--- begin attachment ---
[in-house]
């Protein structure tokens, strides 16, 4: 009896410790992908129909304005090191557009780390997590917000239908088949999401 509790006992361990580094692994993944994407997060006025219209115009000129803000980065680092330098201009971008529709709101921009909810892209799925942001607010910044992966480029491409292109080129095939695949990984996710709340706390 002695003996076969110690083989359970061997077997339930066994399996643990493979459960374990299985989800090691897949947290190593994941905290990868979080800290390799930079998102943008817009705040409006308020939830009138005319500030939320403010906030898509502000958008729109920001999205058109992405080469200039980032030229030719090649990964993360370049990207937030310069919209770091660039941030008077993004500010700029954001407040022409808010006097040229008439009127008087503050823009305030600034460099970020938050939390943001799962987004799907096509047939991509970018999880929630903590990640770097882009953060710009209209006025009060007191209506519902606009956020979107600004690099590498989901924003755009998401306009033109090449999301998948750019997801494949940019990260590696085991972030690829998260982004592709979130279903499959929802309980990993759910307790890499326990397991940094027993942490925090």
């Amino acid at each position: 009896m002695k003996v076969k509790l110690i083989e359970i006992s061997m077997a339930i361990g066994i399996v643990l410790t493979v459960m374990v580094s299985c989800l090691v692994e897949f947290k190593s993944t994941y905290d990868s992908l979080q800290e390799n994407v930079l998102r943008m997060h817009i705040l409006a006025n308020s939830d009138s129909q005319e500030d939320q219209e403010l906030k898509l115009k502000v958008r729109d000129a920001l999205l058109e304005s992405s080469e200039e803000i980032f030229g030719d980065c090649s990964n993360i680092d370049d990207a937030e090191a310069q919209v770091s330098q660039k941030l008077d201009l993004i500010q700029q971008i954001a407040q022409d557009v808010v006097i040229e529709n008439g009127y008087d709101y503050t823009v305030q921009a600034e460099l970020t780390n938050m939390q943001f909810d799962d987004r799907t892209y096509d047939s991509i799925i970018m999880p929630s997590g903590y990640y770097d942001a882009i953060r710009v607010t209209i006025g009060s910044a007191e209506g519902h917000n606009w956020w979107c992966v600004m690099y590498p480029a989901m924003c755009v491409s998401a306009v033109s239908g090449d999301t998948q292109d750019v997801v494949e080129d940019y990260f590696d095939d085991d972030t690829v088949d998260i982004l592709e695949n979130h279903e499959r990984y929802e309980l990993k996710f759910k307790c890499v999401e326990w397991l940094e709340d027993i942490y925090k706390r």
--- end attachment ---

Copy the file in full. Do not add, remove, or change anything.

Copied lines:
[in-house]
């Protein structure tokens, strides 16, 4: 009896410790992908129909304005090191557009780390997590917000239908088949999401 509790006992361990580094692994993944994407997060006025219209115009000129803000980065680092330098201009971008529709709101921009909810892209799925942001607010910044992966480029491409292109080129095939695949990984996710709340706390 002695003996076969110690083989359970061997077997339930066994399996643990493979459960374990299985989800090691897949947290190593994941905290990868979080800290390799930079998102943008817009705040409006308020939830009138005319500030939320403010906030898509502000958008729109920001999205058109992405080469200039980032030229030719090649990964993360370049990207937030310069919209770091660039941030008077993004500010700029954001407040022409808010006097040229008439009127008087503050823009305030600034460099970020938050939390943001799962987004799907096509047939991509970018999880929630903590990640770097882009953060710009209209006025009060007191209506519902606009956020979107600004690099590498989901924003755009998401306009033109090449999301998948750019997801494949940019990260590696085991972030690829998260982004592709979130279903499959929802309980990993759910307790890499326990397991940094027993942490925090």
């Amino acid at each position: 009896m002695k003996v076969k509790l110690i083989e359970i006992s061997m077997a339930i361990g066994i399996v643990l410790t493979v459960m374990v580094s299985c989800l090691v692994e897949f947290k190593s993944t994941y905290d990868s992908l979080q800290e390799n994407v930079l998102r943008m997060h817009i705040l409006a006025n308020s939830d009138s129909q005319e500030d939320q219209e403010l906030k898509l115009k502000v958008r729109d000129a920001l999205l058109e304005s992405s080469e200039e803000i980032f030229g030719d980065c090649s990964n993360i680092d370049d990207a937030e090191a310069q919209v770091s330098q660039k941030l008077d201009l993004i500010q700029q971008i954001a407040q022409d557009v808010v006097i040229e529709n008439g009127y008087d709101y503050t823009v305030q921009a600034e460099l970020t780390n938050m939390q943001f909810d799962d987004r799907t892209y096509d047939s991509i799925i970018m999880p929630s997590g903590y990640y770097d942001a882009i953060r710009v607010t209209i006025g009060s910044a007191e209506g519902h917000n606009w956020w979107c992966v600004m690099y590498p480029a989901m924003c755009v491409s998401a306009v033109s239908g090449d999301t998948q292109d750019v997801v494949e080129d940019y990260f590696d095939d085991d972030t690829v088949d998260i982004l592709e695949n979130h279903e499959r990984y929802e309980l990993k996710f759910k307790c890499v999401e326990w397991l940094e709340d027993i942490y925090k706390r």